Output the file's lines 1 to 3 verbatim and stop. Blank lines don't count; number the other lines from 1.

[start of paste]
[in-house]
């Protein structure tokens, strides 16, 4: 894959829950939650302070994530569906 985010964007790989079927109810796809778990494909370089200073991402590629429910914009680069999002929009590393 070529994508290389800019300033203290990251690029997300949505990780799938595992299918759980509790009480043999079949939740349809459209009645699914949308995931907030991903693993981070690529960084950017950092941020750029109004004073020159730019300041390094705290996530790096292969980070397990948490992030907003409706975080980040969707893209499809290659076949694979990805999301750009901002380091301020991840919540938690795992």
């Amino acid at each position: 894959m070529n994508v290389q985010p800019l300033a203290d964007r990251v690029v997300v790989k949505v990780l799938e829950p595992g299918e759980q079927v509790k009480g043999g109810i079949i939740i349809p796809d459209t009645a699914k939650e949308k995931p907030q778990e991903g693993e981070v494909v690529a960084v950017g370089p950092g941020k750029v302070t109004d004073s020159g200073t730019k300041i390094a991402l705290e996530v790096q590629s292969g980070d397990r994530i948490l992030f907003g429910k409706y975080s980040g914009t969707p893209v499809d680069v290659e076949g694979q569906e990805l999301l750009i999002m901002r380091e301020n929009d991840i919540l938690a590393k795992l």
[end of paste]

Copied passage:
[in-house]
């Protein structure tokens, strides 16, 4: 894959829950939650302070994530569906 985010964007790989079927109810796809778990494909370089200073991402590629429910914009680069999002929009590393 070529994508290389800019300033203290990251690029997300949505990780799938595992299918759980509790009480043999079949939740349809459209009645699914949308995931907030991903693993981070690529960084950017950092941020750029109004004073020159730019300041390094705290996530790096292969980070397990948490992030907003409706975080980040969707893209499809290659076949694979990805999301750009901002380091301020991840919540938690795992």
């Amino acid at each position: 894959m070529n994508v290389q985010p800019l300033a203290d964007r990251v690029v997300v790989k949505v990780l799938e829950p595992g299918e759980q079927v509790k009480g043999g109810i079949i939740i349809p796809d459209t009645a699914k939650e949308k995931p907030q778990e991903g693993e981070v494909v690529a960084v950017g370089p950092g941020k750029v302070t109004d004073s020159g200073t730019k300041i390094a991402l705290e996530v790096q590629s292969g980070d397990r994530i948490l992030f907003g429910k409706y975080s980040g914009t969707p893209v499809d680069v290659e076949g694979q569906e990805l999301l750009i999002m901002r380091e301020n929009d991840i919540l938690a590393k795992l």